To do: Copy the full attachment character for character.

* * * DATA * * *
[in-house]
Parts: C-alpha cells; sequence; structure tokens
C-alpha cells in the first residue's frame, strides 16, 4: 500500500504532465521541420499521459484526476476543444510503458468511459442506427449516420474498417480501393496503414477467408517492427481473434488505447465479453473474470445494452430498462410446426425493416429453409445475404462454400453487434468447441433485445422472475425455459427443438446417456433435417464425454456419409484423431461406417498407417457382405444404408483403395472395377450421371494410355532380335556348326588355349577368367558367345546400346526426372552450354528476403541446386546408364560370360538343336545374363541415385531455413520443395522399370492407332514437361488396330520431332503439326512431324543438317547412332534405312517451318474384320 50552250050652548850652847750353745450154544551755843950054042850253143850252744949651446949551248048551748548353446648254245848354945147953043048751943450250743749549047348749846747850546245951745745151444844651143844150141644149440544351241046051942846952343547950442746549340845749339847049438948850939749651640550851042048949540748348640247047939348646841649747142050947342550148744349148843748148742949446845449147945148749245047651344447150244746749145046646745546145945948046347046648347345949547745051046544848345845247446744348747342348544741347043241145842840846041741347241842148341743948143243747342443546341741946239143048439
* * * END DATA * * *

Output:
[in-house]
Parts: C-alpha cells; sequence; structure tokens
C-alpha cells in the first residue's frame, strides 16, 4: 500500500504532465521541420499521459484526476476543444510503458468511459442506427449516420474498417480501393496503414477467408517492427481473434488505447465479453473474470445494452430498462410446426425493416429453409445475404462454400453487434468447441433485445422472475425455459427443438446417456433435417464425454456419409484423431461406417498407417457382405444404408483403395472395377450421371494410355532380335556348326588355349577368367558367345546400346526426372552450354528476403541446386546408364560370360538343336545374363541415385531455413520443395522399370492407332514437361488396330520431332503439326512431324543438317547412332534405312517451318474384320 50552250050652548850652847750353745450154544551755843950054042850253143850252744949651446949551248048551748548353446648254245848354945147953043048751943450250743749549047348749846747850546245951745745151444844651143844150141644149440544351241046051942846952343547950442746549340845749339847049438948850939749651640550851042048949540748348640247047939348646841649747142050947342550148744349148843748148742949446845449147945148749245047651344447150244746749145046646745546145945948046347046648347345949547745051046544848345845247446744348747342348544741347043241145842840846041741347241842148341743948143243747342443546341741946239143048439